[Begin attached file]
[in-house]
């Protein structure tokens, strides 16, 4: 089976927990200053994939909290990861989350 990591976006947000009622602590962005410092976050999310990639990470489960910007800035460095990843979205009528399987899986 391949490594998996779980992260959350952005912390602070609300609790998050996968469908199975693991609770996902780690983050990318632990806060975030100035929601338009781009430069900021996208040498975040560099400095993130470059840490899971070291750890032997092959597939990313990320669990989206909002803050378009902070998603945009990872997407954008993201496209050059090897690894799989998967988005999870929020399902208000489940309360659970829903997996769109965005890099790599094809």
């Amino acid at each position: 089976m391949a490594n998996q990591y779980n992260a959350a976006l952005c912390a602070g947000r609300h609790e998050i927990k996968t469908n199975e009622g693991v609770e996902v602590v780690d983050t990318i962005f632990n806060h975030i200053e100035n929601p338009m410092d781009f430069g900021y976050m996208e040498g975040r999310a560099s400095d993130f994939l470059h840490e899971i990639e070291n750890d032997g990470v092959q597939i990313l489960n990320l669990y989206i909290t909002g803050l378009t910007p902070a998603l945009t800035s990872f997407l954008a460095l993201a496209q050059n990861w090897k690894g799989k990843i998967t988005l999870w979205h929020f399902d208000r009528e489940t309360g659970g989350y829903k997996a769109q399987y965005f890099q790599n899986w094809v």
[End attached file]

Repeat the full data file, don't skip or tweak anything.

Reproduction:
[in-house]
């Protein structure tokens, strides 16, 4: 089976927990200053994939909290990861989350 990591976006947000009622602590962005410092976050999310990639990470489960910007800035460095990843979205009528399987899986 391949490594998996779980992260959350952005912390602070609300609790998050996968469908199975693991609770996902780690983050990318632990806060975030100035929601338009781009430069900021996208040498975040560099400095993130470059840490899971070291750890032997092959597939990313990320669990989206909002803050378009902070998603945009990872997407954008993201496209050059090897690894799989998967988005999870929020399902208000489940309360659970829903997996769109965005890099790599094809």
């Amino acid at each position: 089976m391949a490594n998996q990591y779980n992260a959350a976006l952005c912390a602070g947000r609300h609790e998050i927990k996968t469908n199975e009622g693991v609770e996902v602590v780690d983050t990318i962005f632990n806060h975030i200053e100035n929601p338009m410092d781009f430069g900021y976050m996208e040498g975040r999310a560099s400095d993130f994939l470059h840490e899971i990639e070291n750890d032997g990470v092959q597939i990313l489960n990320l669990y989206i909290t909002g803050l378009t910007p902070a998603l945009t800035s990872f997407l954008a460095l993201a496209q050059n990861w090897k690894g799989k990843i998967t988005l999870w979205h929020f399902d208000r009528e489940t309360g659970g989350y829903k997996a769109q399987y965005f890099q790599n899986w094809v």